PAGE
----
For those of you who have followed my mother’s blog for the past few years may have been blessed with the occasional entry about my family, specifically me! I am my mother’s (or Mim as she likes to be called) oldest and only daughter. Lately, I have been feeling a little neglected as most of Mim’s “family” entries have been about my brothers. Well enough is enough and I have taken over her blog muhahaha…with her permission of course!
In August, I moved down south to begin my teacher career as a special education teacher in MIDDLE SCHOOL!! Yikes! Driven by my desires to provide my students with a creative and cultural endeavor, I took a page from Mim’s book and spent a week and a half learning about Dias de los Muertos. Like any good educator, I needed to do some research on the Mexican holiday prior to teaching it. Mim suggested I email Stephanie Rodrigvitz from http://www.rodrigvitzstyle.typepad.com/. After sending Stephanie an email, she graciously sent me a copy of one of her favorite books.
With such a great resource, my students and I explored the history behind the fabulous holiday, abandoned our preconceptions, learned some Spanish words, wrote versions of the traditional Calaveras poems, and decorated sugar skulls. I even took another page from my mom’s book, by allowing my students to teach me. Not having spoken a word of Spanish since my high school years, I was hesitant to read a Calaveras poem… in Spanish… to my students. Fortunately, I have many Spanish-speaking students and they helped guide me through this process. Not only do I have a northern accent, which my students find funny, but they even got a few laughs in at my attempts to correctly pronounce Spanish words.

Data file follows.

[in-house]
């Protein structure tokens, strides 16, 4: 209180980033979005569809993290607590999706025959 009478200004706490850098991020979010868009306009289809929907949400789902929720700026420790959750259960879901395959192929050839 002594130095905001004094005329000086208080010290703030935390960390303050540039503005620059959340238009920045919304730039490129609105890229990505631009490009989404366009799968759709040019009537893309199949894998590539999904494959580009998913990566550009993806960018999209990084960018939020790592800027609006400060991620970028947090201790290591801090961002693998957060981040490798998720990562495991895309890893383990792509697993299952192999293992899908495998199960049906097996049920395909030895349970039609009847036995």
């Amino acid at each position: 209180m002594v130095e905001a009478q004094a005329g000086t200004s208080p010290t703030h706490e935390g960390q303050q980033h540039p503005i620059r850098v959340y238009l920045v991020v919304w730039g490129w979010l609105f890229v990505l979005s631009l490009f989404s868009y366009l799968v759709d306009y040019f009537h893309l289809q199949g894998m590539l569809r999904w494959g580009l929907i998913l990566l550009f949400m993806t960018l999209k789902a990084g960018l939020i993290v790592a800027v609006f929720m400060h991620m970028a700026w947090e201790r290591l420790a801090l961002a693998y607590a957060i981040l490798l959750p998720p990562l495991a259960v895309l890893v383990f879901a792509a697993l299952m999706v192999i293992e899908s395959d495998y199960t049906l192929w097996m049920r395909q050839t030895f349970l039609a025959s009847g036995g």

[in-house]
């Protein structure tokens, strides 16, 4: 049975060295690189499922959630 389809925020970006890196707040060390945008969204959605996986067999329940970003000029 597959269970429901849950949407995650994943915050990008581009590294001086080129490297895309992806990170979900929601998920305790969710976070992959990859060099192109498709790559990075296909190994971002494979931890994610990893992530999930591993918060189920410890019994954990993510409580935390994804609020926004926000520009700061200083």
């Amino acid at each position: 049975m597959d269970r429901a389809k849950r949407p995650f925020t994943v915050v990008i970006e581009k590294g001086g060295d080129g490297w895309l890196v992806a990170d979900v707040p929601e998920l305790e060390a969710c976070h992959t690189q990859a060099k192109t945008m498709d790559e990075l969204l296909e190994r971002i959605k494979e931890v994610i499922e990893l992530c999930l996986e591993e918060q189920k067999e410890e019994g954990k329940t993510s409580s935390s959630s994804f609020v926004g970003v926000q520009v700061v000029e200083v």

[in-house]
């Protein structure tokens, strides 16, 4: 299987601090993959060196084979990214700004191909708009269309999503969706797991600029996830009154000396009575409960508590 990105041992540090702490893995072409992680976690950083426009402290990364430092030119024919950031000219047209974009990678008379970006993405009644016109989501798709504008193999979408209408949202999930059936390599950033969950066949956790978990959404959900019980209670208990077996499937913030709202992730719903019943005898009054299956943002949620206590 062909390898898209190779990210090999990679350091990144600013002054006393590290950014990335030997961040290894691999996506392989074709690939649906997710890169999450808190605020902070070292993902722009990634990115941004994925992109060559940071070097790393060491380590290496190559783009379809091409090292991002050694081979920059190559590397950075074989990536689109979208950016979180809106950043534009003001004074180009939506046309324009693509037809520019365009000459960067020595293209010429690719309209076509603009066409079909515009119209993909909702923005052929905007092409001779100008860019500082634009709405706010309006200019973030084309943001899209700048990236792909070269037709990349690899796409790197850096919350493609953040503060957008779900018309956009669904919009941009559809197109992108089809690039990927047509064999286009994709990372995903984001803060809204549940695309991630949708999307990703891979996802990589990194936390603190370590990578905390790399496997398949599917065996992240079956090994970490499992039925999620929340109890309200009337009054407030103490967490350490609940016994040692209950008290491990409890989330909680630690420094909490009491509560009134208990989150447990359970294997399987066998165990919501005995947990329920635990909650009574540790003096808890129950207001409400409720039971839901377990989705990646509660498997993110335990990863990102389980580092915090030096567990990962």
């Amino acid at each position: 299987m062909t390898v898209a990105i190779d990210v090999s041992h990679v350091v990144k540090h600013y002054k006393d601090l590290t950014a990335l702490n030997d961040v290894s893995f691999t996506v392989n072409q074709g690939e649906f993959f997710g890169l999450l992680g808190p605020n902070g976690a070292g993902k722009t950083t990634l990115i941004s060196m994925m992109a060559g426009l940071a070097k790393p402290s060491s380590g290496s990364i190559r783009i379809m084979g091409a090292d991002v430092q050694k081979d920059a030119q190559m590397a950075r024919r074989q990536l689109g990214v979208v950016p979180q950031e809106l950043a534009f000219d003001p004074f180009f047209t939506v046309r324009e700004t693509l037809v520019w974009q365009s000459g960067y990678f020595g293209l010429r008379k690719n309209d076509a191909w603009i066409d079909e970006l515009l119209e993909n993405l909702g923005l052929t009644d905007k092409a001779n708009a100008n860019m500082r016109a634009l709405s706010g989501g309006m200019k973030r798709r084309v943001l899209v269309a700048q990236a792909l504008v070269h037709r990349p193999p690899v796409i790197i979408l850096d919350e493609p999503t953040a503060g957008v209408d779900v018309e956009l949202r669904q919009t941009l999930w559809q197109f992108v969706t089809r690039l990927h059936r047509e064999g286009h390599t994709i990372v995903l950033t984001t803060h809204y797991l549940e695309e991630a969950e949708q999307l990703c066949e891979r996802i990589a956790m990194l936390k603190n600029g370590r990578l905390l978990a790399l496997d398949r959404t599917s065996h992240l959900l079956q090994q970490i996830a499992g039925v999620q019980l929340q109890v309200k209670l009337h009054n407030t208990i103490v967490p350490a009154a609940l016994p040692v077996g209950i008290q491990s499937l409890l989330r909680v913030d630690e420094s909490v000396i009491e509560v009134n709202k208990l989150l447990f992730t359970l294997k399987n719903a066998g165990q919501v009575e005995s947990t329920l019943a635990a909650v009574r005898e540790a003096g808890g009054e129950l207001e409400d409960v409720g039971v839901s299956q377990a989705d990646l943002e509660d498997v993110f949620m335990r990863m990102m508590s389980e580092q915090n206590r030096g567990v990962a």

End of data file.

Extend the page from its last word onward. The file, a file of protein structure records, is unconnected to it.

The mini unit ended with decorating sugar skulls. Traditionally, these skulls are made using meringue powder. Unfortunately, meringue powder is not easy to find in the South. I spent an entire Sunday afternoon driving all over the city in search of this ingredient, but I could not find it. I then decided to try and make my own meringue to fill the skulls molds with. This did not work either. I became EXTREMELY FRUSTRATED!!!!! And had no idea what I was going to do. Luckily, I settled on using Crayola clay to stuff the molds. It worked, but lacked authenticity. When sharing my adventures with my students, one of my Mexican students asked why I hadn’t just gone to the Mexican grocery store. Believe me, had I know about this, I would have gone there first. Oh well, lesson learned. Even though the sugar skulls weren’t authentic, my students still had a blast decorated them. A few of them even dedicated their skulls to a lost family member. It was very touching. I am glad to report this was the first lesson I actually saw my students EXCITED about and excited middle schoolers are hard to come by.
A BIG Gracious to Stephanie Rodrigvitz and my mom for making this learning opportunity possible. It was a great success!! I can’t wait to do it again next year!